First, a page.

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40th Hong Kong International Film Festival- 2 stand out entries

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  • 40th Hong Kong International Film Festival- 2 stand out entries



    40th HONG KONG INTERNATIONAL FILM FESTIVAL A RESOUNDING SUCCESS


    The only thing missing was an Australian presence

    Crowds flocked to the concluding ceremony held in the open air behind the Hong Kong Cultural Centre overlooking a resplendent Victoria Harbour last Sunday. They were there to see the actors and directors who won awards, parade before the public. Thrilled with the vast array of great films that were shown throughout the duration of the festival, there was one in particular that deeply touched a chord with Hongkongers in particular, along with international guests and film lovers, and has sent a wave of intense interest around the world. In a very real sense, the winner of the Best Film Award, is one which carries a great rags to riches, a David and Goliath message, that given the will and determination to achieve a goal in life, once the first step is taken along the path, great achievements and unexpected results can and do arise.

    The film that won the Best Film Award, ‘10 Years’, was made on a peppercorn budget of HK$500,000. While this amount might be considered petty cash in production terms as other contenders in the field had outlaid far greater amounts to get their films into theatres to be included in the awards. Not that this should be any yardstick to judge other films by as the field contained a huge range of high quality and leading edge films from many countries in Asia and Europe. However, in ‘Ten Years’ case, it appears political pressure was brought to bear to stop major commercial cinema complexes from giving it exposure.

    The film is made up of five short pieces each focusing on changes to Hong Kong society ten years into the future. There are scenes such as uniformed army cadets raiding shops accused of selling banned materials, Mandarin (Putonghua) becoming the major language taking over and displacing the native tongue, Cantonese (Guangdonghua), and an activist self-immolating in a fight for Hong Kong’s independence. All up, the content flies in the face of the way Beijing wants to exert its control over any form of dissent.
    The film was released without hullabaloo in late 2015 and surprisingly became something of a box office hit earning over HK$6 million, before exhibitors felt pressured to remove it from their screens. Only a week ago, the film was shown at some 30 public venues such as public halls and even in closed-off streets for the occasion, drawing huge crowds in a rush to see it.



    One of the 30 community locations for the screening of ’10 Years’ last Friday

    Many reports describe teary-eyed viewers leaving screenings in droves apprehensive over Hong Kong’s future. Following the spontaneous uprising of the Umbrella Revolution that took place in the later part of 2014 and lasted for several months causing a significant impact to daily life in Admiralty, Causeway Bay and Mong Kok, key areas of commerce and government in Hong Kong, this film has a similar resonance with the local population because of concerns of what is happening to Hong Kong. The creeping influence of Beijing overriding the Basic Law, which was set in place to guarantee HK’s independence by the British in 1997, is becoming more evident since the new Chinese leader Xi has taken control of the CCP. The disappearance of the five Causeway Bay booksellers who published and stocked a small portion of penny-dreadfuls highlighting the sexual perversions and unreal lifestyles of the political elite, has turned into a political farce with the booksellers disappearing across borders and countries, reappearing, disappearing again, and making staged televised admissions of ‘guilt’. The clamp down and jailings of human rights lawyers on the Mainland, and the difficulty of doing business in China due to the opaque nature of its political and financial regulations, have all added to the feeling of uncertainty.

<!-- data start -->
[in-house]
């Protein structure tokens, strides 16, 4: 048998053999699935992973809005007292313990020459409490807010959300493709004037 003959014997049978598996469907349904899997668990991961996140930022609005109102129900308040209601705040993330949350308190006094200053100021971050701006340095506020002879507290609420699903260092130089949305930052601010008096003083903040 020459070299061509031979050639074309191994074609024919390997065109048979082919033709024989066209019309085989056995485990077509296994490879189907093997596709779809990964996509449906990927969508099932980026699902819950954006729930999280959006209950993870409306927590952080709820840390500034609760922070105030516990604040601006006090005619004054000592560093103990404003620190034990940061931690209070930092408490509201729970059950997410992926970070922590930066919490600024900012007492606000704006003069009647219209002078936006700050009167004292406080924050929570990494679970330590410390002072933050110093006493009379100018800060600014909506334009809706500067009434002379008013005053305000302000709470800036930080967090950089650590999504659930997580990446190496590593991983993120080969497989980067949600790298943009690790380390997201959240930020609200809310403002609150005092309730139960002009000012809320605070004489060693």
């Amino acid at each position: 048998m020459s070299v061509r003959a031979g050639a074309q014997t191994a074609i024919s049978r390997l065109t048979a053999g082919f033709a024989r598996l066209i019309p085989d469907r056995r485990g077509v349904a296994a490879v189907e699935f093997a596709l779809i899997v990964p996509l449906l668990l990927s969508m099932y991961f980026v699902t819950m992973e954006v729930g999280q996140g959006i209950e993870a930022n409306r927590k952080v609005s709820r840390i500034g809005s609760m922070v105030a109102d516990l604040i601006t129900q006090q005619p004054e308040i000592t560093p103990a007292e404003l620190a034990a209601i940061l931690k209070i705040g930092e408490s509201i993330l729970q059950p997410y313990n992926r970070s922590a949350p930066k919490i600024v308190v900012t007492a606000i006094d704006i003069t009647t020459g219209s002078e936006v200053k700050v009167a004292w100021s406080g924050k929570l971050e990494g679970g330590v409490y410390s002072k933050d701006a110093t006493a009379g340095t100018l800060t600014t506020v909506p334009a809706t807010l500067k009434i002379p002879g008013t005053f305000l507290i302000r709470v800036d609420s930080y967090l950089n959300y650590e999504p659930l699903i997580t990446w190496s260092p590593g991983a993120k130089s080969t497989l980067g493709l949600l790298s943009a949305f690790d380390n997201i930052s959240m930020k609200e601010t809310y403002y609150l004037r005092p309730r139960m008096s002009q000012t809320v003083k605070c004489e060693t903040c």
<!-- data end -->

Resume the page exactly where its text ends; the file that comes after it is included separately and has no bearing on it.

As the rapacious process of development continues to relentlessly push forward at all costs, the fear in people’s minds is creating an exodus of intellectual and arts-based culture to other countries that is taking place as a counterbalance to unbridled capitalism and development. Most of this development is fuelled by mainland cash being put into real estate as a safe haven, and a good deal of it has uncertain origins. By putting it into real estate, it is put at arm’s length from being caught up with the anti-corruption drive currently taking place in China. It follows the same pattern of the way Chinese cash is buying up property in the US, Africa, Australia and other countries. Meanwhile many locals, those that can afford it, are leaving to move abroad to find more stable lifestyles and give their children a better chance in life. While those who through limited financial resources, or are reluctant to leave because of family commitments, are left to face this ever-present fear of being subsumed into a more ordered, controlled and less equitable society.

    Although it is difficult to ascertain how much pressure was applied to cinemas to stop it being shown commercially, it is certainly clear that Chinese authorities are dead against the film. Many rants have been directed towards it from on-high with a typical example being from the Chinese tabloid newspaper The Global Times who dumped on it as being a “disease of the mind.” And when it was announced as a HKFA contender, mainland Chinese state broadcaster China Central Television (CCTV) immediately withdrew from its normal live broadcast of the awards show. Mainland Internet giant Tencent quickly followed suit and refused to stream the ceremony on the web in China. Ten Years trailer: – https://www.youtube.com/watch?v=M4zebygSaZE

    Getting away from dystopian views of the future, a documentary by director Funahashi Atsushi added great excitement for audiences mainly due in large part to Hong Kong’s love affair with everything Japanese, from fashion, food, travel and of course the newest fads in music and culture. Director Funahashi Atsushi, whose films and documentaries include Echoes (2002), Big River (2005), Deep in the Valley (2009), Nuclear Nation (2012) and Cold Bloom (2013), has previously given visual perspective to such harrowing events as the Fukushima nuclear meltdown. In this documentary, Raise Your Arms and Twist – Documentary of NMB48, he presents a behind-the-scenes view on the life and struggles of the band members of the NMB48 Idol band and what it takes to reach the idol and goddess status of Japanese girl bands. Link to Idol group NMB48’s music: